A review of the Melson S8 shortwave radio

Melson-S8-v1The radio manufacturer, Melson, caught my attention a couple of years ago when it released the Melson M7–an AM/FM radio with a built-in MicroSD MP3 player. It wasn’t that an AM/FM/MP3 combo radio was that unique or novel, rather, what impressed me most was that the M7 delivered unexpectedly robust audio from its built-in speaker. I purchased an M7 last year and found that the little portable could easily fill the average-sized room with clear, rich audio, a truly superlative feature.

Other than its audio, however, the radio was fairly standard. My Melson M7 had good AM (medium wave) and FM sensitivity–well, at least on par with most other DSP portables in its price range. While the built-in MP3 player was basic, it was simple to use and functional. I loaded it with a MicroSD card filled with music and recordings, and put it to use as a mini-juke box of sorts. I didn’t expect more from that radio, or from its line.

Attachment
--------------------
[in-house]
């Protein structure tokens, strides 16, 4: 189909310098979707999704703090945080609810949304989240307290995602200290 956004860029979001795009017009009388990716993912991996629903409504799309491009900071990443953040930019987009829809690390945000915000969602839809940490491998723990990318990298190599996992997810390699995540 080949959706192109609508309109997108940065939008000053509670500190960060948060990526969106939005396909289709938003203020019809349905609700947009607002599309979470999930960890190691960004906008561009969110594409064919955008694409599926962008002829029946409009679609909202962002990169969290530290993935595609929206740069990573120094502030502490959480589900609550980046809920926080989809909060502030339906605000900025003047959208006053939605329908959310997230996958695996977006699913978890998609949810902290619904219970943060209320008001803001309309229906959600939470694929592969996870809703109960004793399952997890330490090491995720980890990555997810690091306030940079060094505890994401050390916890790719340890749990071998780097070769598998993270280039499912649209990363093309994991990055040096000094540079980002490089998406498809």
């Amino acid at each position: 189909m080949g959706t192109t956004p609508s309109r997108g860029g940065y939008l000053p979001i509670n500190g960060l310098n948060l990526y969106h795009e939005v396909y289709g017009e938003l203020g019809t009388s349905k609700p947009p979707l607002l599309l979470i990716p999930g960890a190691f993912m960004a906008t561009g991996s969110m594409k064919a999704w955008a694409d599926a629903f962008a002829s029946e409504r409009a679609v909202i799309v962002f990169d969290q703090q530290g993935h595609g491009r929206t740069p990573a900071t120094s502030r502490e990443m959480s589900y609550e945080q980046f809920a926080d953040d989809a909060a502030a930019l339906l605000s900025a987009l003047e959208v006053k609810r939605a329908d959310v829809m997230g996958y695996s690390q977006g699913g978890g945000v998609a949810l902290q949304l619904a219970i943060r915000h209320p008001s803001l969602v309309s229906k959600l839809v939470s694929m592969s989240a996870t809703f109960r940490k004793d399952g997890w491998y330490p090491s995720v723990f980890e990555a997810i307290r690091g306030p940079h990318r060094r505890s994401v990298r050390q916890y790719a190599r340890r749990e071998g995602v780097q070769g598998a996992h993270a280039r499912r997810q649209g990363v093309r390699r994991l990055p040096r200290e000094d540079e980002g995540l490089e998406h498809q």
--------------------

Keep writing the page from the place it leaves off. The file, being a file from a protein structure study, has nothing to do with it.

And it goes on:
Introducing the Melson S8

Melson-S8-1

The Melson S8 sports the same “faux knobs” of the Melson M7

But when I discovered that the newest portable in the Melson line, the Melson S8, could receive shortwave radio, I ordered one immediately. This time, I didn’t have the radio in mind for personal use; I hoped it might serve our non-profit, Ears To Our World. At ETOW, we take information-delivery devices into parts of the world that currently lack access to the Internet. Shortwave radio is our usual medium, and most recently, we’ve put into service pre-recorded content loaded onto MicroSD cards–a simple way to give school children months of educational and musical programming. I had hoped the S8 might just support this need.

Overview

The Melson S8 resembles its sibling, the Melson M7, in every respect–down to the quirky “faux knobs” on the left side of the radio. Overall, the chassis feels sturdy and the buttons have a tactile response, with enough resistance to keep them from becoming accidentally pressed when, for example, the radio is packed in a suitcase. For shortwave and FM listening, the built-in antenna is rather short but sturdy.